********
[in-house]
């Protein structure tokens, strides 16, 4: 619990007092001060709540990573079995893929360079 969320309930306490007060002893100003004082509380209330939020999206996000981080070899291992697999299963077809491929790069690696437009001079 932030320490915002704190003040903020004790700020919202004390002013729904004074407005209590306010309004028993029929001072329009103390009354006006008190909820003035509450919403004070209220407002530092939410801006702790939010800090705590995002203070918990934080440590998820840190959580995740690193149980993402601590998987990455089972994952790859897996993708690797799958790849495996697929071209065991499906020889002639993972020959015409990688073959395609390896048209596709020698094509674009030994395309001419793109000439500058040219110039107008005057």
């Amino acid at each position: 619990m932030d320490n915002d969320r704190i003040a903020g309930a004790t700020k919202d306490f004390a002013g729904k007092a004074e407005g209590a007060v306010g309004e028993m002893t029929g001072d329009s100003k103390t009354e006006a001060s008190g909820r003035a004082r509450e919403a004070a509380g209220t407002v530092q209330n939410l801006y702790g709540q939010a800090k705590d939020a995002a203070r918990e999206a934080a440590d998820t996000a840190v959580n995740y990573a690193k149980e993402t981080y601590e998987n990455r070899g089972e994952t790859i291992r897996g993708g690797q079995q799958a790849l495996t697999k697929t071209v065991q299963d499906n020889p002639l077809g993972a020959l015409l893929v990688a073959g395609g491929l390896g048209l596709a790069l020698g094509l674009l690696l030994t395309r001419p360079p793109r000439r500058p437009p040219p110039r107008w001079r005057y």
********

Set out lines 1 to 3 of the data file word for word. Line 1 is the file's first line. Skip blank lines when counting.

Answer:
[in-house]
């Protein structure tokens, strides 16, 4: 619990007092001060709540990573079995893929360079 969320309930306490007060002893100003004082509380209330939020999206996000981080070899291992697999299963077809491929790069690696437009001079 932030320490915002704190003040903020004790700020919202004390002013729904004074407005209590306010309004028993029929001072329009103390009354006006008190909820003035509450919403004070209220407002530092939410801006702790939010800090705590995002203070918990934080440590998820840190959580995740690193149980993402601590998987990455089972994952790859897996993708690797799958790849495996697929071209065991499906020889002639993972020959015409990688073959395609390896048209596709020698094509674009030994395309001419793109000439500058040219110039107008005057």
């Amino acid at each position: 619990m932030d320490n915002d969320r704190i003040a903020g309930a004790t700020k919202d306490f004390a002013g729904k007092a004074e407005g209590a007060v306010g309004e028993m002893t029929g001072d329009s100003k103390t009354e006006a001060s008190g909820r003035a004082r509450e919403a004070a509380g209220t407002v530092q209330n939410l801006y702790g709540q939010a800090k705590d939020a995002a203070r918990e999206a934080a440590d998820t996000a840190v959580n995740y990573a690193k149980e993402t981080y601590e998987n990455r070899g089972e994952t790859i291992r897996g993708g690797q079995q799958a790849l495996t697999k697929t071209v065991q299963d499906n020889p002639l077809g993972a020959l015409l893929v990688a073959g395609g491929l390896g048209l596709a790069l020698g094509l674009l690696l030994t395309r001419p360079p793109r000439r500058p437009p040219p110039r107008w001079r005057y």